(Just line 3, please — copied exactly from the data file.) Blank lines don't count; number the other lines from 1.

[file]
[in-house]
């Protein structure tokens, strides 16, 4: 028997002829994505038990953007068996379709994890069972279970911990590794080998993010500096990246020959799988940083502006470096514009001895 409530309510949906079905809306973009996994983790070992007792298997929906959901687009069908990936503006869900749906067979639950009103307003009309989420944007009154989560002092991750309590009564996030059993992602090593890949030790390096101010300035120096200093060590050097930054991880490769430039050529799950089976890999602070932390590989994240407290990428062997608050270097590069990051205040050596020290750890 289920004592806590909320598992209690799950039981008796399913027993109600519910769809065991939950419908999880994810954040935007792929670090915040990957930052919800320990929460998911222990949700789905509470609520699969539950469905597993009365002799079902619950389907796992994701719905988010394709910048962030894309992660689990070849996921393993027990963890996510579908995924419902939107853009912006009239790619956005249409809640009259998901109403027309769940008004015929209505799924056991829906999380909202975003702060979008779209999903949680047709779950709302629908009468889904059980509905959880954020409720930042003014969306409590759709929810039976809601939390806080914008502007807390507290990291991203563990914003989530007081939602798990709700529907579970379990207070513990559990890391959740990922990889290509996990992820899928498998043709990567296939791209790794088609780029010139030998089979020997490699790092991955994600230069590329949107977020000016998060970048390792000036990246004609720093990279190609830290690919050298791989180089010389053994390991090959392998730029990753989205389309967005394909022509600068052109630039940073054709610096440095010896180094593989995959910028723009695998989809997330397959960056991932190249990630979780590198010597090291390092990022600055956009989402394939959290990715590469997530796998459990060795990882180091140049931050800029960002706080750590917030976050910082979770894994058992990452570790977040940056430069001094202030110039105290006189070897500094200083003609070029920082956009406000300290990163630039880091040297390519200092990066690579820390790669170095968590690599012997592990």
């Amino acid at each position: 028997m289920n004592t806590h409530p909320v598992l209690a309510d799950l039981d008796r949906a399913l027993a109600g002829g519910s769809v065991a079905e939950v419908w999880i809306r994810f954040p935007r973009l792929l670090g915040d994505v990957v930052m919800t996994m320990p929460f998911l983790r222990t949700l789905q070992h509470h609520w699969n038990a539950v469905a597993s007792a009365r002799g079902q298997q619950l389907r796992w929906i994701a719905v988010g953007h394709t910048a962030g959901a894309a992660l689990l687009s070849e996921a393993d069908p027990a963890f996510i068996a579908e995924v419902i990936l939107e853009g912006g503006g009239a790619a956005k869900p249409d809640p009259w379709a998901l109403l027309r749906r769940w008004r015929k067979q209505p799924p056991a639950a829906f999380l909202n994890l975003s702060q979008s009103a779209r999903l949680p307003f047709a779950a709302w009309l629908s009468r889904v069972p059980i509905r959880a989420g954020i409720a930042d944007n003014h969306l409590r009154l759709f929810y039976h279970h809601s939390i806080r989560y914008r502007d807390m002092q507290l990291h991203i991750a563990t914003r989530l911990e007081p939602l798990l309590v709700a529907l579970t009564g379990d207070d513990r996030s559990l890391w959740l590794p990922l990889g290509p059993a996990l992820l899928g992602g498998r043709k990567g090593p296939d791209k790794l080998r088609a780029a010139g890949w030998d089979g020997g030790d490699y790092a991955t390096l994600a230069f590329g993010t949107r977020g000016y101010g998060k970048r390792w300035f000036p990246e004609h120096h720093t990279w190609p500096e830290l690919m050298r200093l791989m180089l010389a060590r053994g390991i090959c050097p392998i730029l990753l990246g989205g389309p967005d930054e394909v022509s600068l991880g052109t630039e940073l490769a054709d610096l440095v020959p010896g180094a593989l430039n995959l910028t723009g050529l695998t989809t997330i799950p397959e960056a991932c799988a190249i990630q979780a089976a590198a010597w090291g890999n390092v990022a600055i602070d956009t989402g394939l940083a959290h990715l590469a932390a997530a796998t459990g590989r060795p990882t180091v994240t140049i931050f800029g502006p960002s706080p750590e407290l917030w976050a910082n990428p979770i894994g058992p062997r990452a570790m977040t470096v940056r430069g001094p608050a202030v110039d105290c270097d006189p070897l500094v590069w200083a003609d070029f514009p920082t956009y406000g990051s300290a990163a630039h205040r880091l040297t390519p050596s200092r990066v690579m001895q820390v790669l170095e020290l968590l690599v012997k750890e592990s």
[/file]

């Amino acid at each position: 028997m289920n004592t806590h409530p909320v598992l209690a309510d799950l039981d008796r949906a399913l027993a109600g002829g519910s769809v065991a079905e939950v419908w999880i809306r994810f954040p935007r973009l792929l670090g915040d994505v990957v930052m919800t996994m320990p929460f998911l983790r222990t949700l789905q070992h509470h609520w699969n038990a539950v469905a597993s007792a009365r002799g079902q298997q619950l389907r796992w929906i994701a719905v988010g953007h394709t910048a962030g959901a894309a992660l689990l687009s070849e996921a393993d069908p027990a963890f996510i068996a579908e995924v419902i990936l939107e853009g912006g503006g009239a790619a956005k869900p249409d809640p009259w379709a998901l109403l027309r749906r769940w008004r015929k067979q209505p799924p056991a639950a829906f999380l909202n994890l975003s702060q979008s009103a779209r999903l949680p307003f047709a779950a709302w009309l629908s009468r889904v069972p059980i509905r959880a989420g954020i409720a930042d944007n003014h969306l409590r009154l759709f929810y039976h279970h809601s939390i806080r989560y914008r502007d807390m002092q507290l990291h991203i991750a563990t914003r989530l911990e007081p939602l798990l309590v709700a529907l579970t009564g379990d207070d513990r996030s559990l890391w959740l590794p990922l990889g290509p059993a996990l992820l899928g992602g498998r043709k990567g090593p296939d791209k790794l080998r088609a780029a010139g890949w030998d089979g020997g030790d490699y790092a991955t390096l994600a230069f590329g993010t949107r977020g000016y101010g998060k970048r390792w300035f000036p990246e004609h120096h720093t990279w190609p500096e830290l690919m050298r200093l791989m180089l010389a060590r053994g390991i090959c050097p392998i730029l990753l990246g989205g389309p967005d930054e394909v022509s600068l991880g052109t630039e940073l490769a054709d610096l440095v020959p010896g180094a593989l430039n995959l910028t723009g050529l695998t989809t997330i799950p397959e960056a991932c799988a190249i990630q979780a089976a590198a010597w090291g890999n390092v990022a600055i602070d956009t989402g394939l940083a959290h990715l590469a932390a997530a796998t459990g590989r060795p990882t180091v994240t140049i931050f800029g502006p960002s706080p750590e407290l917030w976050a910082n990428p979770i894994g058992p062997r990452a570790m977040t470096v940056r430069g001094p608050a202030v110039d105290c270097d006189p070897l500094v590069w200083a003609d070029f514009p920082t956009y406000g990051s300290a990163a630039h205040r880091l040297t390519p050596s200092r990066v690579m001895q820390v790669l170095e020290l968590l690599v012997k750890e592990s």